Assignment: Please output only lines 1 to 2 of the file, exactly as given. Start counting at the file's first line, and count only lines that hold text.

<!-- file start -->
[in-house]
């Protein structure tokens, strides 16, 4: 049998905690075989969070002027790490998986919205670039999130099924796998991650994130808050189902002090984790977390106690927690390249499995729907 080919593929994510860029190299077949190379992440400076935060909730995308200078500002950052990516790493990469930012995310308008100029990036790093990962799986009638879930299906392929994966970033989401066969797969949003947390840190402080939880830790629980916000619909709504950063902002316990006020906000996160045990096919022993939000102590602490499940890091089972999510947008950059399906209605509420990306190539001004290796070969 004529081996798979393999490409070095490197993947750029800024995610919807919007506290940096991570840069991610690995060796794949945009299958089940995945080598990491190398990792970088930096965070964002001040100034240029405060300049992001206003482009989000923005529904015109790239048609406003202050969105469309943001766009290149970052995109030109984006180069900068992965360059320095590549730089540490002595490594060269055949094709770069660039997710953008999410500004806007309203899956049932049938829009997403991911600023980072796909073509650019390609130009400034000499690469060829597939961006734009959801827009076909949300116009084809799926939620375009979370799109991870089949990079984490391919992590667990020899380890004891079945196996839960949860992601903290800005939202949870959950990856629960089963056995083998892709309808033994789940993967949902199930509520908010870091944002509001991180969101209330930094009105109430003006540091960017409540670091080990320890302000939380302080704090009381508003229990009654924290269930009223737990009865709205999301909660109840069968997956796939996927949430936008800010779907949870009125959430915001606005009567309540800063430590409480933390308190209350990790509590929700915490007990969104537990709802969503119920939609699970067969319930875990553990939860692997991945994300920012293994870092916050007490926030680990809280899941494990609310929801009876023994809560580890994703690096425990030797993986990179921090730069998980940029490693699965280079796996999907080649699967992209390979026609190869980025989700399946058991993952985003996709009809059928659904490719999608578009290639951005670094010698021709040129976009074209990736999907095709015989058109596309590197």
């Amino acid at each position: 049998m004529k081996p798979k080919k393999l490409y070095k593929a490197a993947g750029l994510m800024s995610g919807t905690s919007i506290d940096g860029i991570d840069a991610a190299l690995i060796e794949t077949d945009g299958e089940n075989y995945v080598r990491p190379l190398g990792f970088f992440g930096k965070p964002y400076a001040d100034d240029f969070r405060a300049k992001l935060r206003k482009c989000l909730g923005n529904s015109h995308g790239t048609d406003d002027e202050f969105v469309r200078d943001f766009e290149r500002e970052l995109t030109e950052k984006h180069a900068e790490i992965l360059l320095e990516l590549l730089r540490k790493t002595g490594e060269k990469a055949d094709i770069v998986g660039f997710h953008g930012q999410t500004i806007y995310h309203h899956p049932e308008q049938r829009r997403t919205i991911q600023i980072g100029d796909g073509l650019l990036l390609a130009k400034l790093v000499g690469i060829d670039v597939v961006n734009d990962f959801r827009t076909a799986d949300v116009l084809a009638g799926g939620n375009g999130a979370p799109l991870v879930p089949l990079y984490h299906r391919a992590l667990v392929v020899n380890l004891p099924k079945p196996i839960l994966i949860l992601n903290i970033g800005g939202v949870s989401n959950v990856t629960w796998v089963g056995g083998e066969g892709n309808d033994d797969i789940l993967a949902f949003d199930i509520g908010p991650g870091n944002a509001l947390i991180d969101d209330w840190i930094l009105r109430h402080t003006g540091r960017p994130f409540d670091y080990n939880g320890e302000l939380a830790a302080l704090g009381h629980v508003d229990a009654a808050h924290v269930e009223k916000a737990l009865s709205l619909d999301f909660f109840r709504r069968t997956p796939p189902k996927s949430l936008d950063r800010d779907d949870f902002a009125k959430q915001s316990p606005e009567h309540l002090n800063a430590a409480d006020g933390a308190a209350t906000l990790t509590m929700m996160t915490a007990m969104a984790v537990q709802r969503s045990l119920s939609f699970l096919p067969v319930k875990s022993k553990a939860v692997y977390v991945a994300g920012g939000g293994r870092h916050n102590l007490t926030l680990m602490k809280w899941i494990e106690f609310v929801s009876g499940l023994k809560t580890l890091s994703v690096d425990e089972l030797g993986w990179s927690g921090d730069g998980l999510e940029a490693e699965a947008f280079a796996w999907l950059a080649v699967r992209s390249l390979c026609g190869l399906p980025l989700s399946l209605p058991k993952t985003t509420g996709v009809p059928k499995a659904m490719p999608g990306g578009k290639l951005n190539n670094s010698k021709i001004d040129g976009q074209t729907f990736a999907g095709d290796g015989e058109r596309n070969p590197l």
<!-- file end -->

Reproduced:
[in-house]
């Protein structure tokens, strides 16, 4: 049998905690075989969070002027790490998986919205670039999130099924796998991650994130808050189902002090984790977390106690927690390249499995729907 080919593929994510860029190299077949190379992440400076935060909730995308200078500002950052990516790493990469930012995310308008100029990036790093990962799986009638879930299906392929994966970033989401066969797969949003947390840190402080939880830790629980916000619909709504950063902002316990006020906000996160045990096919022993939000102590602490499940890091089972999510947008950059399906209605509420990306190539001004290796070969 004529081996798979393999490409070095490197993947750029800024995610919807919007506290940096991570840069991610690995060796794949945009299958089940995945080598990491190398990792970088930096965070964002001040100034240029405060300049992001206003482009989000923005529904015109790239048609406003202050969105469309943001766009290149970052995109030109984006180069900068992965360059320095590549730089540490002595490594060269055949094709770069660039997710953008999410500004806007309203899956049932049938829009997403991911600023980072796909073509650019390609130009400034000499690469060829597939961006734009959801827009076909949300116009084809799926939620375009979370799109991870089949990079984490391919992590667990020899380890004891079945196996839960949860992601903290800005939202949870959950990856629960089963056995083998892709309808033994789940993967949902199930509520908010870091944002509001991180969101209330930094009105109430003006540091960017409540670091080990320890302000939380302080704090009381508003229990009654924290269930009223737990009865709205999301909660109840069968997956796939996927949430936008800010779907949870009125959430915001606005009567309540800063430590409480933390308190209350990790509590929700915490007990969104537990709802969503119920939609699970067969319930875990553990939860692997991945994300920012293994870092916050007490926030680990809280899941494990609310929801009876023994809560580890994703690096425990030797993986990179921090730069998980940029490693699965280079796996999907080649699967992209390979026609190869980025989700399946058991993952985003996709009809059928659904490719999608578009290639951005670094010698021709040129976009074209990736999907095709015989058109596309590197």